Polycrystalline solar cells are very similar to monocrystalline in performance and degradation, except in multicrystalline, the resulting cells are typically slightly less efficient. However, as you can see here, there is no wasted space between the corners of the perfectly square cells:

Polycrystalline Solar pv Panel

This means that when they are encapsulated in solar PV panels, there is slightly more area available to absorb sunlight. The result is that a polycrystalline solar panel’s performance is almost identical to monocrystalline solar panels. Here’s what they’ll look like on your roof:

polycrystalline solar pv array

3. Thin Film Solar Panels

Whereas mono and polycrystalline solar panels are made in very similar ways, thin film solar panels use a completely different method of manufacturing. Instead of creating solar cells by sawing up large blocks of silicon, a film containing silicon is “sprayed” on to the surface that is to become a solar panel.

Although these processes have been around for a while, the modern variations of the thin film manufacturing process are a newer technology, so I have previously argued a modern thin film solar PV panel’s 20 year performance can only be estimated.

The production processes are generally more energy efficient than any of the other solar PV panel types, so they take less energy to manufacture than the mono or poly crystalline panels for the same rated power.

Thin Film Solar Panel Efficiency

Although it is improving, thin film solar panels are typically 8-10% efficient. This means they are around twice the size of mono or polycrystalline for the same power, and much heavier, so you need a big, strong roof and big, strong installers!

Thin film solar panels can also degrade by up to 20% in the first year on a roof before settling down to their specified power output.

You can usually spot thin film solar panels because don’t have the matrix pattern of the crystalline panels, they are just one uniform colour, usually blue, black or brown. The other thing that gives them away is that the arrays are usually huge to make up for their low efficiency. Here’s a roof near me that has a 2 solar arrays on it. Thin film on the left and monocrystalline on the right. The thin film array only produces about 20% more than the mono array despite being about 300% larger!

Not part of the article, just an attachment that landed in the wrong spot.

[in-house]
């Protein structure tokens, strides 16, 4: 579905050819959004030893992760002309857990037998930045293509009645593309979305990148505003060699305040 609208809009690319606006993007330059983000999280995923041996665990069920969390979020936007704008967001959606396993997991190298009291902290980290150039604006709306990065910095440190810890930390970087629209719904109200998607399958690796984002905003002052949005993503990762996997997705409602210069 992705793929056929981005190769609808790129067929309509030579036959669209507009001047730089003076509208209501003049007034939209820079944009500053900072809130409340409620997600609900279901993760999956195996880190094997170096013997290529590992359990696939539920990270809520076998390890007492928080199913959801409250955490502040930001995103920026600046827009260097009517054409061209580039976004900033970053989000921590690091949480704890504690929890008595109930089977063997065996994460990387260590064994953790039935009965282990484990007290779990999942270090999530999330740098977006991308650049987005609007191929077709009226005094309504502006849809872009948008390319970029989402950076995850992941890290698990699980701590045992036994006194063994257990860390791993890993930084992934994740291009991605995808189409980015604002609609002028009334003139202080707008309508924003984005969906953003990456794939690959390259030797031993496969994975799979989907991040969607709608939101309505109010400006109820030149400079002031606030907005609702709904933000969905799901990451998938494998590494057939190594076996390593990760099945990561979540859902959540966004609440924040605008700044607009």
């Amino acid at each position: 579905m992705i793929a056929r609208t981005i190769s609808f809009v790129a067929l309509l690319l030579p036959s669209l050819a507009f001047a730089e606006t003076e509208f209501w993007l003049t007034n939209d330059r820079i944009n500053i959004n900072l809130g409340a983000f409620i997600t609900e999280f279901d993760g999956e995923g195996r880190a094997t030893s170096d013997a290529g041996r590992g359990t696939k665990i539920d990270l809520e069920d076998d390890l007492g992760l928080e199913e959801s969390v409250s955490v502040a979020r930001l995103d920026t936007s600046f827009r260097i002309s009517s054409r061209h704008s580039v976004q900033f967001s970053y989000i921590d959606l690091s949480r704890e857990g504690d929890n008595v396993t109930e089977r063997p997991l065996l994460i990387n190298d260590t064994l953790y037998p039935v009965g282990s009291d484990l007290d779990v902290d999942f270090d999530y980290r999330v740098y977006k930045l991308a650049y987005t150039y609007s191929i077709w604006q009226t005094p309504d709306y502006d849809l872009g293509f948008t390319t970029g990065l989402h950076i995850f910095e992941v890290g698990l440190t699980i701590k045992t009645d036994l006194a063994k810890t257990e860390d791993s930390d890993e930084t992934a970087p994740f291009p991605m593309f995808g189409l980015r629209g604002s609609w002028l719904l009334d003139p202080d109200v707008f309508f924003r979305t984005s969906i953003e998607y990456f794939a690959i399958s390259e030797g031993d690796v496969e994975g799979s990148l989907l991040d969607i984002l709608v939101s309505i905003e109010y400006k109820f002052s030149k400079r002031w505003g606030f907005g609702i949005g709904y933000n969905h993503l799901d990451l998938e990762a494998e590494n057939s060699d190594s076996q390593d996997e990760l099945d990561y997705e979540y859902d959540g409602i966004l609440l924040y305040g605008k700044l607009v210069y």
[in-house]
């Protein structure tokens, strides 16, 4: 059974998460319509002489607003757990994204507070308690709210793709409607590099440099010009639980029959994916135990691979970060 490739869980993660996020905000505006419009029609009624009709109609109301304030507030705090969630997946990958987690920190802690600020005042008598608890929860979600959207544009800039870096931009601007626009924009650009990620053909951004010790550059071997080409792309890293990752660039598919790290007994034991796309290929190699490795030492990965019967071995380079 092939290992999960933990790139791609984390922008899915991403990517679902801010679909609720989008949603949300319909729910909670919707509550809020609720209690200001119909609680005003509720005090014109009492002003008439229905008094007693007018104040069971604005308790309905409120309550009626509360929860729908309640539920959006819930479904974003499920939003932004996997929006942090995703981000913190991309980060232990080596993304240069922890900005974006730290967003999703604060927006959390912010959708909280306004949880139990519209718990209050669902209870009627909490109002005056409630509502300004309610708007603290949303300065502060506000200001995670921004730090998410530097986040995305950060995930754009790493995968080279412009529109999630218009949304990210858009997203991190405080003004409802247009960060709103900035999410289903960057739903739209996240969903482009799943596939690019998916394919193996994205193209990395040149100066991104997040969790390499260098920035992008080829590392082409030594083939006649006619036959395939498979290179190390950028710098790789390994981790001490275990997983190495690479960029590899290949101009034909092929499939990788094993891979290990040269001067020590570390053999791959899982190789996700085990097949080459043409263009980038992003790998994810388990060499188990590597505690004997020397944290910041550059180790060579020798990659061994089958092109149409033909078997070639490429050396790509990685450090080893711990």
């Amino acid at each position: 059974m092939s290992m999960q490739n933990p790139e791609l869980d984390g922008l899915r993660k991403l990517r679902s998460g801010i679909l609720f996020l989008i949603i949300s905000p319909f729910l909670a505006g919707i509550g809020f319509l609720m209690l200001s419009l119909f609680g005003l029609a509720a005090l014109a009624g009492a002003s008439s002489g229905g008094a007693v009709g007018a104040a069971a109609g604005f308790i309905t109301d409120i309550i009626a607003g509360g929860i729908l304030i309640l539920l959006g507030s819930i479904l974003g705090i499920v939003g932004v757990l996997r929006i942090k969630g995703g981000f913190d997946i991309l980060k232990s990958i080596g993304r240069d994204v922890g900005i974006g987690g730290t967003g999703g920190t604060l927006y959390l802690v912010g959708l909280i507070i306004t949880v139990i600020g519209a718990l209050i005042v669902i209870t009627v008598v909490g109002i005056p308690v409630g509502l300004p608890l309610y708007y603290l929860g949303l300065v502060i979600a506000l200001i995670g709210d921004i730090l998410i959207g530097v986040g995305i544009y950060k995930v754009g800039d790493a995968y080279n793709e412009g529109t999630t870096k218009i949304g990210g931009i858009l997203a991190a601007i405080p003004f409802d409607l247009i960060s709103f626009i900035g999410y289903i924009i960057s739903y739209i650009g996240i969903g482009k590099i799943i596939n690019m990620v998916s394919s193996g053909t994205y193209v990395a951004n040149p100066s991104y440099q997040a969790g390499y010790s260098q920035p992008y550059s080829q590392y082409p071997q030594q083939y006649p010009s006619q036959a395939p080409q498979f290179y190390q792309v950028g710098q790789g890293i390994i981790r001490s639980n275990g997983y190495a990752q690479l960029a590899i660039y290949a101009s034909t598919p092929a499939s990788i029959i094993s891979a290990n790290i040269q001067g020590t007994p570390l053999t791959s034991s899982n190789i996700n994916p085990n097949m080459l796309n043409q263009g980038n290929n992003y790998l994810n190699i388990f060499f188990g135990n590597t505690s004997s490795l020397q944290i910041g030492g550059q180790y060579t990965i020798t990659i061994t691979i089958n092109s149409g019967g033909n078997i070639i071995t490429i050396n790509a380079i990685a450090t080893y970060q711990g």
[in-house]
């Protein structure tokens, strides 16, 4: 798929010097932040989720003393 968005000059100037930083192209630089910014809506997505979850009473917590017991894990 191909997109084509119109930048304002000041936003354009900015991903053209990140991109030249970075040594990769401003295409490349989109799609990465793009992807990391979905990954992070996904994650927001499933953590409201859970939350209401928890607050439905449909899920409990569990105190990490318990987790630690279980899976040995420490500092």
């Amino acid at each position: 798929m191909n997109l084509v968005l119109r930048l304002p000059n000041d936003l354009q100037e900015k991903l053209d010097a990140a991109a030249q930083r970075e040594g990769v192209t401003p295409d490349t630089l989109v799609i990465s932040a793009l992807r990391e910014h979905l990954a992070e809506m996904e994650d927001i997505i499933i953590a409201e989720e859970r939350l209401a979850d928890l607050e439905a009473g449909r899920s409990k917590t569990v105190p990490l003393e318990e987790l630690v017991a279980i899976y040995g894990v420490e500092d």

A roof with both mono and thin film solar panels

So to sum up, which solar panels are best type in terms of technology?

When choosing between monocrystalline vs polycrystalline solar panels, despite what many salespeople will tell you, there is nothing really to distinguish between the types – except their looks!

Thin-film was slightly cheaper per kW, but occupied at least twice the area, and no-one is 100% sure how much they will degrade in the long term. However, as mentioned thin film panels are no longer available for the Australian residential solar market – so this technology choice is one you won’t have to make.

Perhaps in the future…

There is actually a fourth solar panel technology type available being developed in Australia and elsewhere that uses dye sensitised solar cells. This technology is even lower in efficiency than thin film, but promises to be so cheap to make  you’d just put it everywhere to make up for that. The technology works by mimicking the photosynthesis process in plants. However, it seems dye sensitised solar cells are some way off from making a commercial impact.

>>Next: How to compare panel brands >>